The Chinese yuan is weakening against multiple currency rivals at the end of the trading week. The yuanâs slide is being driven by another escalation in the ongoing US-China trade spat. Expectations of bearish industrial profits and manufacturing data have also contributed to the currencyâs latest dip.
Beijing announced on Friday that the government would be slapping 5%, 10%, and 25% tariffs on $75 billion in US goods, including agriculture, crude oil, automobiles, and small aircraft. These import penalties will be applied on September 1 and December 15. The latest levies are in retaliation to Washingtonâs tariffs on the remaining $300 billion in Chinese products.
Before confirming the tariffs, the Foreign Ministry urged the US to âmeet China halfwayâ and âwork out a resolution that is acceptable to both sides.â
Chinaâs State Council said in a statement:
In response to the measures by the US, China was forced to take countermeasures. The Chinese side hopes that the US will continue to follow the consensus of the Osaka meeting, return to the correct track of consultation and resolve differences, and work hard with China to end the goal of ending economic and trade frictions.
President Donald Trump immediately took to Twitter on the news and âorderedâ US companies âto immediately start looking for an alternative to China.â It is unclear what he meant by this: Will the president sign an executive order or is this just muddy language he is known for?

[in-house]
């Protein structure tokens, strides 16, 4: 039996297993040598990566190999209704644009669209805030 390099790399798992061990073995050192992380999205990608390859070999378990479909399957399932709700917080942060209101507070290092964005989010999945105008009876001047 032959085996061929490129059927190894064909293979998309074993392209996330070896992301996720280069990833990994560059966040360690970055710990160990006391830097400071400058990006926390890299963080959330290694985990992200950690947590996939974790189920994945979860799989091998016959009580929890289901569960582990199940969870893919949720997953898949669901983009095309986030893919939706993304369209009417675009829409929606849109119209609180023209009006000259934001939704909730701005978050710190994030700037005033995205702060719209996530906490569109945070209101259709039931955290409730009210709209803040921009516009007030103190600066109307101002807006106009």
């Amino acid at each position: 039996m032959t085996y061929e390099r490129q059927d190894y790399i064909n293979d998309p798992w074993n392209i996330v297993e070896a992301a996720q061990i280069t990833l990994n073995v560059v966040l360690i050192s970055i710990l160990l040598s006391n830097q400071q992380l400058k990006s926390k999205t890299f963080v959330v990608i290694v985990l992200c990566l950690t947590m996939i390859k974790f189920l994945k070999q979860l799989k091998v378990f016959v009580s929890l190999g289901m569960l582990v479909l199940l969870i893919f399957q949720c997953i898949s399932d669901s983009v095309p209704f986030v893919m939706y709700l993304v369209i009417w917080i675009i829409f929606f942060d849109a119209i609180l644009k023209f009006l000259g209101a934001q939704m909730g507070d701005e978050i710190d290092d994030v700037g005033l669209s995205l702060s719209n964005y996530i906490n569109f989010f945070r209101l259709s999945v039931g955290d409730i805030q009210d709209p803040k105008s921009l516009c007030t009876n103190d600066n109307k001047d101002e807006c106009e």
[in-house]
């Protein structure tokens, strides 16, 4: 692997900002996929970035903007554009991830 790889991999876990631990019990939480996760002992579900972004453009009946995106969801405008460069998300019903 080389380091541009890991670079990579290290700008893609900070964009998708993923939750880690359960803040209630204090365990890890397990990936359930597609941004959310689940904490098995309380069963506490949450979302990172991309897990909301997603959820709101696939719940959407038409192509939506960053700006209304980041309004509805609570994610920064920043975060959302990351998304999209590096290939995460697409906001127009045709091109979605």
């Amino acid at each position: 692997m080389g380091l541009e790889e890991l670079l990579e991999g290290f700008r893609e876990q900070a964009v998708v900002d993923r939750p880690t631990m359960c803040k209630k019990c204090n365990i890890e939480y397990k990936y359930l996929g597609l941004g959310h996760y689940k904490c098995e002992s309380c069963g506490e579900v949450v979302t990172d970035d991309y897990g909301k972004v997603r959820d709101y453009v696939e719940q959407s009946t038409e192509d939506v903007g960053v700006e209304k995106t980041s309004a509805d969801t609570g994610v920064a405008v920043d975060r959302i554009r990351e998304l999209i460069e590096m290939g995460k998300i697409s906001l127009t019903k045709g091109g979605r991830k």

He also questioned who the bigger enemy is: Federal Reserve Chair Jerome Powell or President Xi Jinping.
On Friday, speaking at the Jackson Hole Symposium, the Fed Chair said that âtrade policy uncertaintyâ is weighing on the US economy. To prevent the trade war affecting US growth, Powell confirmed that the central bank would execute âappropriateâ tools to continue the expansion, but he stopped short of confirming aggressive monetary stimulus, like greater cuts to interest rates.
Next week, important data will be published: August industrial profits, which are forecast to decline by 3%, and manufacturing purchasing managersâ index (PMI), which is expected to remain in contraction.
The USD/CNY currency pair rose 0.17% to 7.0960, from an opening of 7.0837, at 18:20 GMT on Friday. The EUR/CNY surged 0.72% to 7.9060, from an opening of 7.8491.
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